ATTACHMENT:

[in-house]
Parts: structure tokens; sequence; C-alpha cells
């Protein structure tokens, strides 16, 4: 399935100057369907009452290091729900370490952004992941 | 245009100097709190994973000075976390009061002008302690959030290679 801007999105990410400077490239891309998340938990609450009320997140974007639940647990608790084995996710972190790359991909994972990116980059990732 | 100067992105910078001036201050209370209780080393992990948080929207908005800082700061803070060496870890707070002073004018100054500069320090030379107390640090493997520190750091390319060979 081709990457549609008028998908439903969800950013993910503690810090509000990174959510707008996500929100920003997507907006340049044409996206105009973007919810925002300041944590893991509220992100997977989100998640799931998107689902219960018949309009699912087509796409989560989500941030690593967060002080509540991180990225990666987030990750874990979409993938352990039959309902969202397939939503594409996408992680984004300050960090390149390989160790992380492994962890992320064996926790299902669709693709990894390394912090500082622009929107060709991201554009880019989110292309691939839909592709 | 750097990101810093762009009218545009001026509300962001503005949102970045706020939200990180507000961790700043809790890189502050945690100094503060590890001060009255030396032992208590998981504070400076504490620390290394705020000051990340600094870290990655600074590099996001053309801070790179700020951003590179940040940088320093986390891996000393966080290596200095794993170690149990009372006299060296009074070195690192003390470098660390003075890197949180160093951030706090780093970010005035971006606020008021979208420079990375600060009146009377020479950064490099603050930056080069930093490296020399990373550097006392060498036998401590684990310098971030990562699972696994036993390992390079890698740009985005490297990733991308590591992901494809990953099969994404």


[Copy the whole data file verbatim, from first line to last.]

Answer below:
[in-house]
Parts: structure tokens; sequence; C-alpha cells
């Protein structure tokens, strides 16, 4: 399935100057369907009452290091729900370490952004992941 | 245009100097709190994973000075976390009061002008302690959030290679 801007999105990410400077490239891309998340938990609450009320997140974007639940647990608790084995996710972190790359991909994972990116980059990732 | 100067992105910078001036201050209370209780080393992990948080929207908005800082700061803070060496870890707070002073004018100054500069320090030379107390640090493997520190750091390319060979 081709990457549609008028998908439903969800950013993910503690810090509000990174959510707008996500929100920003997507907006340049044409996206105009973007919810925002300041944590893991509220992100997977989100998640799931998107689902219960018949309009699912087509796409989560989500941030690593967060002080509540991180990225990666987030990750874990979409993938352990039959309902969202397939939503594409996408992680984004300050960090390149390989160790992380492994962890992320064996926790299902669709693709990894390394912090500082622009929107060709991201554009880019989110292309691939839909592709 | 750097990101810093762009009218545009001026509300962001503005949102970045706020939200990180507000961790700043809790890189502050945690100094503060590890001060009255030396032992208590998981504070400076504490620390290394705020000051990340600094870290990655600074590099996001053309801070790179700020951003590179940040940088320093986390891996000393966080290596200095794993170690149990009372006299060296009074070195690192003390470098660390003075890197949180160093951030706090780093970010005035971006606020008021979208420079990375600060009146009377020479950064490099603050930056080069930093490296020399990373550097006392060498036998401590684990310098971030990562699972696994036993390992390079890698740009985005490297990733991308590591992901494809990953099969994404």